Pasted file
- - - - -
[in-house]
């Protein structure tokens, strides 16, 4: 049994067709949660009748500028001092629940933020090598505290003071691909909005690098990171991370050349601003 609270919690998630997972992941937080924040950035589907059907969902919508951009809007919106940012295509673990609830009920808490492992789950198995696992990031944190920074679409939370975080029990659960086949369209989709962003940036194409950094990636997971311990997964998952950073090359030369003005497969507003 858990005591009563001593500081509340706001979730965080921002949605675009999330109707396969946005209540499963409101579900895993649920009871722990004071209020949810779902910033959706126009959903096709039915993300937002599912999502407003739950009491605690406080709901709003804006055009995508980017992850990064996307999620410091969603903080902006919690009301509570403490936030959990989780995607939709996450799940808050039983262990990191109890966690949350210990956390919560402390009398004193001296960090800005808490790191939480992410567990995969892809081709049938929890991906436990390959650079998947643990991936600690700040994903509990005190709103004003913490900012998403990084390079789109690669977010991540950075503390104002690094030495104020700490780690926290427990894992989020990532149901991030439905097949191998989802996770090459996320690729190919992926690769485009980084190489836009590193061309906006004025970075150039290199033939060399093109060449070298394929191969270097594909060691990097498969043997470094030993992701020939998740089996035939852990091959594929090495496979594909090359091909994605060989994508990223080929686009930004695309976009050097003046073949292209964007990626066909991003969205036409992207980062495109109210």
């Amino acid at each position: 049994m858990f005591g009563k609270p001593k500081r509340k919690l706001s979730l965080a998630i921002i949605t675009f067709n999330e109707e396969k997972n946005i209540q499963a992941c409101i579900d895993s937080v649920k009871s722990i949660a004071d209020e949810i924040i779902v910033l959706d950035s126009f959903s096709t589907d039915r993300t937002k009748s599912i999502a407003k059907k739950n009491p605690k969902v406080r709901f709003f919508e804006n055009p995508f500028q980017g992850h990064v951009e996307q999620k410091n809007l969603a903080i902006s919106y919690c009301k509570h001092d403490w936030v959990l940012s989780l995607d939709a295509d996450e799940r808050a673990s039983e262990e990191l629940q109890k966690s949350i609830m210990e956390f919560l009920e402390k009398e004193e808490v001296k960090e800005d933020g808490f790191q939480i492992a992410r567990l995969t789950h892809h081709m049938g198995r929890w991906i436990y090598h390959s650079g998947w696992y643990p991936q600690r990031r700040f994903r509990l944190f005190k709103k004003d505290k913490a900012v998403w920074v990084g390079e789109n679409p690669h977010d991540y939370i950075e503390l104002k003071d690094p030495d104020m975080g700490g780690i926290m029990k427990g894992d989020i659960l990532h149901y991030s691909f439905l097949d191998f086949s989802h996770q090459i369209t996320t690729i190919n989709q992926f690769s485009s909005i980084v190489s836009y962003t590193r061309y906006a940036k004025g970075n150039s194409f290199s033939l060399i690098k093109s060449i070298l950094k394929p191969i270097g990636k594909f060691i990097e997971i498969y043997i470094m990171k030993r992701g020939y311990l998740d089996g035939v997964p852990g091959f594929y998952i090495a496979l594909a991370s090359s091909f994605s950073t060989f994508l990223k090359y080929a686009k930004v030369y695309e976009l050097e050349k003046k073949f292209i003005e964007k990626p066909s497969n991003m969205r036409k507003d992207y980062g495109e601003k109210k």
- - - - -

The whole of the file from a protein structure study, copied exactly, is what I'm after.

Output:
[in-house]
């Protein structure tokens, strides 16, 4: 049994067709949660009748500028001092629940933020090598505290003071691909909005690098990171991370050349601003 609270919690998630997972992941937080924040950035589907059907969902919508951009809007919106940012295509673990609830009920808490492992789950198995696992990031944190920074679409939370975080029990659960086949369209989709962003940036194409950094990636997971311990997964998952950073090359030369003005497969507003 858990005591009563001593500081509340706001979730965080921002949605675009999330109707396969946005209540499963409101579900895993649920009871722990004071209020949810779902910033959706126009959903096709039915993300937002599912999502407003739950009491605690406080709901709003804006055009995508980017992850990064996307999620410091969603903080902006919690009301509570403490936030959990989780995607939709996450799940808050039983262990990191109890966690949350210990956390919560402390009398004193001296960090800005808490790191939480992410567990995969892809081709049938929890991906436990390959650079998947643990991936600690700040994903509990005190709103004003913490900012998403990084390079789109690669977010991540950075503390104002690094030495104020700490780690926290427990894992989020990532149901991030439905097949191998989802996770090459996320690729190919992926690769485009980084190489836009590193061309906006004025970075150039290199033939060399093109060449070298394929191969270097594909060691990097498969043997470094030993992701020939998740089996035939852990091959594929090495496979594909090359091909994605060989994508990223080929686009930004695309976009050097003046073949292209964007990626066909991003969205036409992207980062495109109210």
């Amino acid at each position: 049994m858990f005591g009563k609270p001593k500081r509340k919690l706001s979730l965080a998630i921002i949605t675009f067709n999330e109707e396969k997972n946005i209540q499963a992941c409101i579900d895993s937080v649920k009871s722990i949660a004071d209020e949810i924040i779902v910033l959706d950035s126009f959903s096709t589907d039915r993300t937002k009748s599912i999502a407003k059907k739950n009491p605690k969902v406080r709901f709003f919508e804006n055009p995508f500028q980017g992850h990064v951009e996307q999620k410091n809007l969603a903080i902006s919106y919690c009301k509570h001092d403490w936030v959990l940012s989780l995607d939709a295509d996450e799940r808050a673990s039983e262990e990191l629940q109890k966690s949350i609830m210990e956390f919560l009920e402390k009398e004193e808490v001296k960090e800005d933020g808490f790191q939480i492992a992410r567990l995969t789950h892809h081709m049938g198995r929890w991906i436990y090598h390959s650079g998947w696992y643990p991936q600690r990031r700040f994903r509990l944190f005190k709103k004003d505290k913490a900012v998403w920074v990084g390079e789109n679409p690669h977010d991540y939370i950075e503390l104002k003071d690094p030495d104020m975080g700490g780690i926290m029990k427990g894992d989020i659960l990532h149901y991030s691909f439905l097949d191998f086949s989802h996770q090459i369209t996320t690729i190919n989709q992926f690769s485009s909005i980084v190489s836009y962003t590193r061309y906006a940036k004025g970075n150039s194409f290199s033939l060399i690098k093109s060449i070298l950094k394929p191969i270097g990636k594909f060691i990097e997971i498969y043997i470094m990171k030993r992701g020939y311990l998740d089996g035939v997964p852990g091959f594929y998952i090495a496979l594909a991370s090359s091909f994605s950073t060989f994508l990223k090359y080929a686009k930004v030369y695309e976009l050097e050349k003046k073949f292209i003005e964007k990626p066909s497969n991003m969205r036409k507003d992207y980062g495109e601003k109210k």